‘Tis the season to be grateful! Research shows that practicing gratitude intentionally (and not just having a passing grateful thought) makes it more meaningful and is an effective skill for boosting happiness. Small but important details of how you practice gratitude can affect how beneficial this happiness skill can be. For instance, writing down what you’re grateful for helps to organize your thoughts and make it more clear and real in your head. Expressing gratitude to others makes them feel appreciated and allows you to experience the effects of that. So here are two gratitude activity suggestions for all ages:
- Gratitude scavenger hunt. Make a list of 20 (or more!) prompts for things that people feel grateful for. Participants have a limited amount of time to find evidence of of each and bring them back – first one back wins. The prompts can be related to anything at all. You can find ideas in senses (something that smells good), feelings (something that makes me feel excited), thinking (something that I recently learned), location (something in nature/a place I have visited), comparatives (someone who is older than me/from a different culture), characteristics (something that is red/tiny/attached to the ground, etc.). Give participants chances to use people as their answers since feeling grateful for people tends to be more meaningful than feeling grateful for things. And give people a chance to feel grateful for adversity (something that was hard for me, something that scared me, something I didn’t want to do). Afterward, talk about why they are grateful for some of these things.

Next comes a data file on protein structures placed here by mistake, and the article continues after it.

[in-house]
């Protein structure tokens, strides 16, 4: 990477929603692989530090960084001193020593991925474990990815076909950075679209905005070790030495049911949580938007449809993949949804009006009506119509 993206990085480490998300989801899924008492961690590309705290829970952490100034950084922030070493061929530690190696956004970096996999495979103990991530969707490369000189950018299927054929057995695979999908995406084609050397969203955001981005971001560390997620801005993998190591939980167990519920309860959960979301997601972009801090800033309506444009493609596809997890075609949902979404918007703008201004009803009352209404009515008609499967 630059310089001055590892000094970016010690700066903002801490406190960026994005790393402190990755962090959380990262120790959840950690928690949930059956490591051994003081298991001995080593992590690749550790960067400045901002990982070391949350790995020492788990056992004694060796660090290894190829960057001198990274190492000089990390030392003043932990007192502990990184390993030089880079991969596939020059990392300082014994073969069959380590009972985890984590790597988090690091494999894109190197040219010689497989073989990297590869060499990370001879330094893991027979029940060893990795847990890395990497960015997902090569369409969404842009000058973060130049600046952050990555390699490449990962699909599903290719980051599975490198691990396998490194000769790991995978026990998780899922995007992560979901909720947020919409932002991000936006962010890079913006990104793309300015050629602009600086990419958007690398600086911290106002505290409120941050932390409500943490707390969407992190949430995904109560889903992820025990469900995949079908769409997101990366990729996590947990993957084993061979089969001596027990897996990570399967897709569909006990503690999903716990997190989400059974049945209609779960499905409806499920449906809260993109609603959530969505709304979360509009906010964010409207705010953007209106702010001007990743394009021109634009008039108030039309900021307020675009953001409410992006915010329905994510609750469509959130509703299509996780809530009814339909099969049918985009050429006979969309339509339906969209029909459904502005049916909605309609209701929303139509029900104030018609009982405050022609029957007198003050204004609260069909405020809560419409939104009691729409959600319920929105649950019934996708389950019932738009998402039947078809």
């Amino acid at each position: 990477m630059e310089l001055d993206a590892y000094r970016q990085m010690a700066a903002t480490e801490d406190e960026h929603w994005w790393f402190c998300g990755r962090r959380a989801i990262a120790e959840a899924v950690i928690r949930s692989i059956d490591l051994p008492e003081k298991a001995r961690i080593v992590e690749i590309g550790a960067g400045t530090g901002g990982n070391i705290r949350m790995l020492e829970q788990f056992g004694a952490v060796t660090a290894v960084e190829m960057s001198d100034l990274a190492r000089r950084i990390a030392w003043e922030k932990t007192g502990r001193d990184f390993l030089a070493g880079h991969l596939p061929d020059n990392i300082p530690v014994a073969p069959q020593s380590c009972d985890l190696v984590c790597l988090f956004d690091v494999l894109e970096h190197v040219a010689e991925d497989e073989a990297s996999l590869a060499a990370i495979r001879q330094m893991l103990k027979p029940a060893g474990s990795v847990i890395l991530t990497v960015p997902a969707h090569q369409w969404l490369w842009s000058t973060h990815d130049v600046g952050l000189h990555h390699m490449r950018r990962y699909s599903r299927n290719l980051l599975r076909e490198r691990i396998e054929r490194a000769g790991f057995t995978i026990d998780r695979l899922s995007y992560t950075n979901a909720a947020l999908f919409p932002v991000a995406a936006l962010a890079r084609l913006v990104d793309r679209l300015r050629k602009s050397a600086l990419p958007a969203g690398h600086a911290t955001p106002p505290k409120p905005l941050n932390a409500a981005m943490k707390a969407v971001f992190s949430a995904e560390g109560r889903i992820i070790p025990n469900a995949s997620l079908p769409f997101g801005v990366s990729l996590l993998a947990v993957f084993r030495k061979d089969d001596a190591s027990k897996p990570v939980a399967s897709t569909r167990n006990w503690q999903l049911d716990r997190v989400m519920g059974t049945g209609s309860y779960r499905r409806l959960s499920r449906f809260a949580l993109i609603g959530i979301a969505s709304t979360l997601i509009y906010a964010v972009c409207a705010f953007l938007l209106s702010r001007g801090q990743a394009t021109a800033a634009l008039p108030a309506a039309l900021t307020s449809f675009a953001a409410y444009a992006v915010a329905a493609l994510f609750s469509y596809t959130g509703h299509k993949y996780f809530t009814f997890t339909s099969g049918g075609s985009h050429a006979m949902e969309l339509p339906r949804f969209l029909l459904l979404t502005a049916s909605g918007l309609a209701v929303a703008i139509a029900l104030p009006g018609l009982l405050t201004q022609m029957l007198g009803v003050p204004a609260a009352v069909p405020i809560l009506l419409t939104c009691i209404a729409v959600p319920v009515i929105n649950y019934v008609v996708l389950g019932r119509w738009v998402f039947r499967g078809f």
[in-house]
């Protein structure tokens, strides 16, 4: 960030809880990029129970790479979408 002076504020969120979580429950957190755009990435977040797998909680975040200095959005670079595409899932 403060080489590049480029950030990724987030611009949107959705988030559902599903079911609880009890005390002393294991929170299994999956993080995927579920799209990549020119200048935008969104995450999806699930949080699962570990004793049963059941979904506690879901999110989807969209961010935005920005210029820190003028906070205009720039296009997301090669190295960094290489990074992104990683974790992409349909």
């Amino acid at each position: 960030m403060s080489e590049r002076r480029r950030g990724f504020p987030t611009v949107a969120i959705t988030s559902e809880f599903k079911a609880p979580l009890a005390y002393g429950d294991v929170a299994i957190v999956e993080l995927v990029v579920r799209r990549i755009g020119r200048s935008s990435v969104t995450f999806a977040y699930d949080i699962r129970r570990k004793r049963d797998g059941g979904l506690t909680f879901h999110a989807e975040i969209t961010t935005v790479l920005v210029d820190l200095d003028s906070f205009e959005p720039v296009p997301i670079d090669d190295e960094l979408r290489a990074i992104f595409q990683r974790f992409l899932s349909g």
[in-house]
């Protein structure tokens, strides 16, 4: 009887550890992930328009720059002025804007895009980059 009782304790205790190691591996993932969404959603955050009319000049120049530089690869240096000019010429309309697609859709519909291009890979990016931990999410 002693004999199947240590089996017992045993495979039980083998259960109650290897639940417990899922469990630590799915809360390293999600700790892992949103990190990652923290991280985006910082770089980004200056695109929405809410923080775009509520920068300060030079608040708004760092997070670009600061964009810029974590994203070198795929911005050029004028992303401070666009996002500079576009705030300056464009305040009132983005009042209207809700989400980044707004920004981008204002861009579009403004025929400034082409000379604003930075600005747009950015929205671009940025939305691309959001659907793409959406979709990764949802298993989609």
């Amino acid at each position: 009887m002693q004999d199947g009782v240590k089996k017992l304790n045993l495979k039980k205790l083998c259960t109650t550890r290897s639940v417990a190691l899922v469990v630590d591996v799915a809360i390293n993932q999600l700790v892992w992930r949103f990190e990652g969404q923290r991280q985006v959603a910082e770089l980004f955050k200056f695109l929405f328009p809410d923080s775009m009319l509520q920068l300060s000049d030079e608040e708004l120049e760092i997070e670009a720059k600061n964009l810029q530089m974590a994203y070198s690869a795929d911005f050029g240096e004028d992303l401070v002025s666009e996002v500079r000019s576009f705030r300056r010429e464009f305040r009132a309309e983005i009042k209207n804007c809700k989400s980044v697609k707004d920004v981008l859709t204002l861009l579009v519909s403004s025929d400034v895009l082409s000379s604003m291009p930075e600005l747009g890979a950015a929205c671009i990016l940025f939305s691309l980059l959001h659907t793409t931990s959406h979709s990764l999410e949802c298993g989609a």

- Gratitude jars. Have everyone in the family jot down ten (or more!) things about each family member that they are grateful for. Research shows that specific gratitude (acknowledging the giver’s intentions, the cost to the giver, or the benefit to the recipient) is more meaningful then vague gratitude. So, “That time you brought me to work when my car wouldn’t start, and you didn’t make me feel bad about it even though it made you late for work. I was able to get there in time to deliver my presentation, which made me a contender for that promotion” is likely to feel more meaningful then “You’re a helpful person.”